The Black Company--Fantasy from the viewpoint of the soldier in the trenches. I thought they were pretty good.

The Name of the Wind--I haven't read this, but HOLY CRAP is this series hyped up. Can this possibly hold up to the praise heaped upon it? I'm afraid to read it and be disappointed because it's "merely" terrific and not as life-changing as every single person has said it is.


I didn't make it through the series. I just don't have the patience anymore for that much development. there were SO many things going on and I wasn't tracking
 
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The Lies of Locke Lamora is a great one-off about a Thieve's Guild that doesn't seem to get much mention. I'm absolutely LOVING the Warded Man series, awaiting the next book. Black Company 1-3 were pretty awesome.
 
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I've read the Hobbit out of that list. I liked it ok. Bilbo Baggins is a good character so I muddled through the narrative for his sake.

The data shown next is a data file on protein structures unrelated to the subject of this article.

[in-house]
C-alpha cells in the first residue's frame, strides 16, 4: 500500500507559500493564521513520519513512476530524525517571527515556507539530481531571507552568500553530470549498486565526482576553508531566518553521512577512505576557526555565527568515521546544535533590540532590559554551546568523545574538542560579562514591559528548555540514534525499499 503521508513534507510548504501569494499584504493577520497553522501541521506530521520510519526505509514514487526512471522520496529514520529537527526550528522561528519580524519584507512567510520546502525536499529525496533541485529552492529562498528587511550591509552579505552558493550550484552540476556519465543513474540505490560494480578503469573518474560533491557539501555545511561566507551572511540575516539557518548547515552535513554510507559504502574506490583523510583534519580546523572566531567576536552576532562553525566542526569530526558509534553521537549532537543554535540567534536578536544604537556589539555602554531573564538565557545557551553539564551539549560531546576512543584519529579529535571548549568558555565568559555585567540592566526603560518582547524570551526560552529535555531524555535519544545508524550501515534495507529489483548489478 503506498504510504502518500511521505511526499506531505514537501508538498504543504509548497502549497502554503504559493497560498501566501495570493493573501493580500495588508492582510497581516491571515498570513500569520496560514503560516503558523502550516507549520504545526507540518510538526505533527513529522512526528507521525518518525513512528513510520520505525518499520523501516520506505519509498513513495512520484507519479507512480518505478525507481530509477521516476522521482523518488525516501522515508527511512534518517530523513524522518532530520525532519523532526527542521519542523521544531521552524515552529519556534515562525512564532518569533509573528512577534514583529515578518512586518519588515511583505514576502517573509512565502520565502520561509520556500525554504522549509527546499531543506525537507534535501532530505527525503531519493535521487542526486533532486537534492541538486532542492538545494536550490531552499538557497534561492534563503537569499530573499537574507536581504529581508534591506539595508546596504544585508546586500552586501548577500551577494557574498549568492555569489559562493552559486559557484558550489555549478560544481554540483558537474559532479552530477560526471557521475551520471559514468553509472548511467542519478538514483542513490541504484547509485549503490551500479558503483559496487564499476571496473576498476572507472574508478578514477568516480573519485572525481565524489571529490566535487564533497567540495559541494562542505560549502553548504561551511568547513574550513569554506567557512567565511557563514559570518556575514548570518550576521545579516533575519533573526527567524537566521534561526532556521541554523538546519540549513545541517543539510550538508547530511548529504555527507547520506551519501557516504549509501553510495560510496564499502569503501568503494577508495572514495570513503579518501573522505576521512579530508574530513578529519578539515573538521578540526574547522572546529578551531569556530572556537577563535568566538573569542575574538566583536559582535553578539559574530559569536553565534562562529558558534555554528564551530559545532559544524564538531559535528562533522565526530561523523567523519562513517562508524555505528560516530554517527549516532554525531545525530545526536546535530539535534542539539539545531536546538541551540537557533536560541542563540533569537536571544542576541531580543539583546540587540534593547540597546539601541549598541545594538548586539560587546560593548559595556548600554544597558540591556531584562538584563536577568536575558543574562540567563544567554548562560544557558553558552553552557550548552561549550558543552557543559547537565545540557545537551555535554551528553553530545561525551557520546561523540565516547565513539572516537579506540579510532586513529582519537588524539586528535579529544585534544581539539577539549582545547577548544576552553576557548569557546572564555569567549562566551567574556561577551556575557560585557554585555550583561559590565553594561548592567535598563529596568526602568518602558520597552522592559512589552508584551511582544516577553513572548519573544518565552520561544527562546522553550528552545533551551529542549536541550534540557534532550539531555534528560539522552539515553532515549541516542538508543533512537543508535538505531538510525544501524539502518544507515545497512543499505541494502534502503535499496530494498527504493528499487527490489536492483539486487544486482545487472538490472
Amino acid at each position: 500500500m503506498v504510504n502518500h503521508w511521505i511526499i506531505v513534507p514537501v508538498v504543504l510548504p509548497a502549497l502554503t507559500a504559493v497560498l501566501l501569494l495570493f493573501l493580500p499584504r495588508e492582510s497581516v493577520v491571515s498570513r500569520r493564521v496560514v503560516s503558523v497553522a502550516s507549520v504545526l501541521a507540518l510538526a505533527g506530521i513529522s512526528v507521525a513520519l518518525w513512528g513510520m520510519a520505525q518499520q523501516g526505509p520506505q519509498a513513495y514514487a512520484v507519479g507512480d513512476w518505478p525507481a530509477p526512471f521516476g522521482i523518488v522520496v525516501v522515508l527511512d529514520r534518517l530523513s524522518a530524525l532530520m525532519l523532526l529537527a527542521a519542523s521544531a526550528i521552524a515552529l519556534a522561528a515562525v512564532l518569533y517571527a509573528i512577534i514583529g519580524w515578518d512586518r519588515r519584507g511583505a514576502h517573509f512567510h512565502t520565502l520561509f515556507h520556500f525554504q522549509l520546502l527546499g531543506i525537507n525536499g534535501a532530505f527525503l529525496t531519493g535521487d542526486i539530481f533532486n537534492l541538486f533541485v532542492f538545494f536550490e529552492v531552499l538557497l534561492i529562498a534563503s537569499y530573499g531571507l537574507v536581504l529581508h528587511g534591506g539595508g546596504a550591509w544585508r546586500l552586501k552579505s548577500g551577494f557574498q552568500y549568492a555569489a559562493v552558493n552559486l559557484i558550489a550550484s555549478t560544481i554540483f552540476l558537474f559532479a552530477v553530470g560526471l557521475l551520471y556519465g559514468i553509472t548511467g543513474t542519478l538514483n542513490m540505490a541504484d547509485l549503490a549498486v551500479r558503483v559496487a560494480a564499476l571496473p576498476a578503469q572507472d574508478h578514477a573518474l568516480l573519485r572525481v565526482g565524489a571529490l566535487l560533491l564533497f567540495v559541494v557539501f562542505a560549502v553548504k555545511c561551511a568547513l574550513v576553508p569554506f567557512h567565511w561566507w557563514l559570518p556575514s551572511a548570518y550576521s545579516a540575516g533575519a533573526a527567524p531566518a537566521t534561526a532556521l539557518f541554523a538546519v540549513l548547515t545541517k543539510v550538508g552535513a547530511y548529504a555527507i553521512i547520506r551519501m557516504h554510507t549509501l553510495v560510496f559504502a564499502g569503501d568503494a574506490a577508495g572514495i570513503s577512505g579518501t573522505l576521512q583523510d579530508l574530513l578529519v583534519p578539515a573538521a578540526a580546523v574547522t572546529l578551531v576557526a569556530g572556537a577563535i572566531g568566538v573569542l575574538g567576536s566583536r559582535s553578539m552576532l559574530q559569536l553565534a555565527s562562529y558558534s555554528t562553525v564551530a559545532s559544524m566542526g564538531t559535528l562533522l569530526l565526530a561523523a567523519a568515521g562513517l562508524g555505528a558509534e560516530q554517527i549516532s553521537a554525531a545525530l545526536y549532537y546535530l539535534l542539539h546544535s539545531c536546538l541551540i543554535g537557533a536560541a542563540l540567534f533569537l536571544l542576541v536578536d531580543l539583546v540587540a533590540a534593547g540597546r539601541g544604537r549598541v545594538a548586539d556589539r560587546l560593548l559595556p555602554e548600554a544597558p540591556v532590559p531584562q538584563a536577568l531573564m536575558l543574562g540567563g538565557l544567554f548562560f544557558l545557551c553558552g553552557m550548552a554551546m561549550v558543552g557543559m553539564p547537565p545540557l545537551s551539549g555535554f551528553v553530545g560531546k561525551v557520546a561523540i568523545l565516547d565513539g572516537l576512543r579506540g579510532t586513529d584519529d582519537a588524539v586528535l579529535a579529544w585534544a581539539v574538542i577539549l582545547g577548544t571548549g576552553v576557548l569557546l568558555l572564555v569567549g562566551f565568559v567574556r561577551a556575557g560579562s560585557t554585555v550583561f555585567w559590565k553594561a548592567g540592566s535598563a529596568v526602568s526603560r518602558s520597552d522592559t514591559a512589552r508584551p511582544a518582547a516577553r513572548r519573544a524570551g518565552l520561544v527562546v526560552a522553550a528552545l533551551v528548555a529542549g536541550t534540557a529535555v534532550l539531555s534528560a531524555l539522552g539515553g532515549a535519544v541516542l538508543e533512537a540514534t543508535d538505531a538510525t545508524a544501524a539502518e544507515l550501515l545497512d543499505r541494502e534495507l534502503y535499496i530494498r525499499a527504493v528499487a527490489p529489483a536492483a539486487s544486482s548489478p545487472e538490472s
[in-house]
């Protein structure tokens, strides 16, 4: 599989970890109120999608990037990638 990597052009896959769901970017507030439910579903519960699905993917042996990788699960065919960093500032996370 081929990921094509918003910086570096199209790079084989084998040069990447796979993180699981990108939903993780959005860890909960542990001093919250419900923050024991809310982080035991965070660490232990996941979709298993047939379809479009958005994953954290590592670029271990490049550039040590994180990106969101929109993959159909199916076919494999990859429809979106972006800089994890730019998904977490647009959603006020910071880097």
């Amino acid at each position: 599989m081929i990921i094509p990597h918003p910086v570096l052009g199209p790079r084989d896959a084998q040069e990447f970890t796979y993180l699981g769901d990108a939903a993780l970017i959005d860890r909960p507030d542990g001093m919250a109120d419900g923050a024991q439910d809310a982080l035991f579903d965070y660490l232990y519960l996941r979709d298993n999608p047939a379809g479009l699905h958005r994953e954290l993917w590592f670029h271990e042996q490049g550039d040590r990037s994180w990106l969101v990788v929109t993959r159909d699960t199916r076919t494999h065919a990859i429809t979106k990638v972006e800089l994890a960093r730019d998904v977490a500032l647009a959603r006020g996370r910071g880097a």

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Scott Firestone IV wrote:
The Name of the Wind--I haven't read this, but HOLY CRAP is this series hyped up. Can this possibly hold up to the praise heaped upon it? I'm afraid to read it and be disappointed because it's "merely" terrific and not as life-changing as every single person has said it is.

Name of the Wind is actually pretty decent. But the next one, whatever it was called (I would LOVE to throw in a joke about the story here, but it might give something away, and I know some people are sensitive about such things) was a slog. I couldn't wait for it to end. Trying to decide if I care enough to read the next one.